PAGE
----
This year’s theme, chosen in light of converging environmental and food crises, was Hungry for Change: Transcending Feast, Famine and Frenzy. Over 60 events, ranging from hip hop and direct action workshops to expert panels, addressed issues surrounding the food crisis and other imminent dangers facing our global community.
The speed at which the challenges confronting our world expand and escalate into frenzy is enough to cause panic in any observer: a global financial meltdown, a globe heating up as the scramble for oil continues, and peace and human security still elusive in much of the world. With global food prices rising rapidly, Oxfam estimates that the well being and livelihoods of 290 million people in vulnerable countries are under immediate threat. Meanwhile, obesity rates are rising worldwide.
The theme Hungry for Change called us to examine the intersection of global phenomena such as climate change, economic disparity and economic crises, the effects of global trade on food prices and failed policy that culminates in persistent food challenges and a current food crisis, with special attention to the devastating impacts on the developing world. It explored why people are starving in a world that produces enough food to feed everyone, what can be done to mitigate the impacts of the crisis and how to plan for the food security of coming generations. The theme also invited broader discussion on global inequity, instability and societal transformation.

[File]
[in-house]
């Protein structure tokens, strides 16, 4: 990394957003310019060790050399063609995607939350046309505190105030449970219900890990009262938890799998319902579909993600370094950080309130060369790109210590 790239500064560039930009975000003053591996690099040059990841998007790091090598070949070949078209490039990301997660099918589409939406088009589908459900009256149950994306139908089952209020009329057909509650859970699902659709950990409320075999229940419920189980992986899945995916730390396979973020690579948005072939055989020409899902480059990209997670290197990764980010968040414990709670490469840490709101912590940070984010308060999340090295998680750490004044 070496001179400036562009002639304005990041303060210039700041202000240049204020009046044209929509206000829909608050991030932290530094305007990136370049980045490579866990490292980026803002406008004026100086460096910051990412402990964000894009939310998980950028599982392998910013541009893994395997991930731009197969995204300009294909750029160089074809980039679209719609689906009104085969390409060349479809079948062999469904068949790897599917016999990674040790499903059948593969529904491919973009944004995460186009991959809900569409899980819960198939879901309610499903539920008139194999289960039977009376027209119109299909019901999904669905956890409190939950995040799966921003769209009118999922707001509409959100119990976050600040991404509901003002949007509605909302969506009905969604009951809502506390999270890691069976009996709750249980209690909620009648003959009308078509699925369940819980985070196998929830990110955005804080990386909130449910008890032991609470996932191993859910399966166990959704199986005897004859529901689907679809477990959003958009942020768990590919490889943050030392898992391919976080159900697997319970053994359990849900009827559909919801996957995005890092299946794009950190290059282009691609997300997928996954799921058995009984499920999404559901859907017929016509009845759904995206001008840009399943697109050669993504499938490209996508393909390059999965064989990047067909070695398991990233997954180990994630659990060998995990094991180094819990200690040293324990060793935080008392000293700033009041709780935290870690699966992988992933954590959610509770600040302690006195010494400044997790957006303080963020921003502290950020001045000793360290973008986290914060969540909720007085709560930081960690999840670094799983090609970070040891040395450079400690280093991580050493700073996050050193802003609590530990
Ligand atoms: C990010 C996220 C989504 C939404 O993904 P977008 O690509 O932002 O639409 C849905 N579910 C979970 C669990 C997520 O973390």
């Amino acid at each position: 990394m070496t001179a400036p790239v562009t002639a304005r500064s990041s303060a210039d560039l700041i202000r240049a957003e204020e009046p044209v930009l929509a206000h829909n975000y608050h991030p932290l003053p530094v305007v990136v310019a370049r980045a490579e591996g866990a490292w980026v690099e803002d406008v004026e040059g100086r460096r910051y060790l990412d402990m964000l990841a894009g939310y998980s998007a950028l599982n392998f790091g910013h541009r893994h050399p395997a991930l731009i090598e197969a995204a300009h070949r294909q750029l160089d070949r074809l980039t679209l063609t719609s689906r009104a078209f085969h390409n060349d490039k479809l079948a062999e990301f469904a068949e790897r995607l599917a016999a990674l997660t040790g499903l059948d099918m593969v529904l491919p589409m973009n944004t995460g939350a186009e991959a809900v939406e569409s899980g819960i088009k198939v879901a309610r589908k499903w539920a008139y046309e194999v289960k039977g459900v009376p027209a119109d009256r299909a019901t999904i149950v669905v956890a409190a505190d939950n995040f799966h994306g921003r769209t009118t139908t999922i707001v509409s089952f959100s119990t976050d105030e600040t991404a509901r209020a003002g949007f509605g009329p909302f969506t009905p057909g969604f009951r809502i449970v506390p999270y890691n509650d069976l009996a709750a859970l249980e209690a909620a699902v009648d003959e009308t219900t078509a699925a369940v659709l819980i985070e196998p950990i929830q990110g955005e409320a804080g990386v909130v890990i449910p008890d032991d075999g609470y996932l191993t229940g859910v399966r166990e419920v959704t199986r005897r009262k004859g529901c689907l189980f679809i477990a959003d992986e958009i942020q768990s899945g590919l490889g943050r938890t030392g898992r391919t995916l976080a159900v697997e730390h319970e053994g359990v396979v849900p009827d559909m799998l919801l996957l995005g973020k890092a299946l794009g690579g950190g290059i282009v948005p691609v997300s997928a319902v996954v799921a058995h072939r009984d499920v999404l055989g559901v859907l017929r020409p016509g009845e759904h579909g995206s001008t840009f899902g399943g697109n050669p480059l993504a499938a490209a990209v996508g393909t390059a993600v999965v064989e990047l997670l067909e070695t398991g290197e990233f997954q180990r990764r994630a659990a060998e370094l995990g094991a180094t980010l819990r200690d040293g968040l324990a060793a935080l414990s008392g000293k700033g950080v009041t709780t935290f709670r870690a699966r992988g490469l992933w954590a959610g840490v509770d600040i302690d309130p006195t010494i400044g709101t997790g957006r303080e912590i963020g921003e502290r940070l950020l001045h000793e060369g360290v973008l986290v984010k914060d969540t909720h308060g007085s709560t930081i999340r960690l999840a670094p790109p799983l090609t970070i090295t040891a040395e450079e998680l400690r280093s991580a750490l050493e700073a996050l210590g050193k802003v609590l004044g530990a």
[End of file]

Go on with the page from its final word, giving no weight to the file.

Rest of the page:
Our keynote speaker, hunger expert and outspoken democracy advocate Frances Moore Lappé, once noted:
"Hope is a stance, not a calculation. We don’t find hope. We become hope."
We invite all who are hungry for change to learn more about current local and global challenges, renew hope for forging new solutions and actively engage as global citizens.
- Keynote speaker Frances Moore Lappé, author of Diet for a Small Planet and Getting a Grip: Clarity, Creativity and Courage in a World Gone Mad
- Palagummi Sainath, dedicated development reporter and photojournalist once described by Nobel Laureate Amartya Sen as “one of the world’s foremost experts on poverty and hunger”
- George Monbiot, Guardian columnist, environmental activist, and author of Heat: How to Stop the Planet From Burning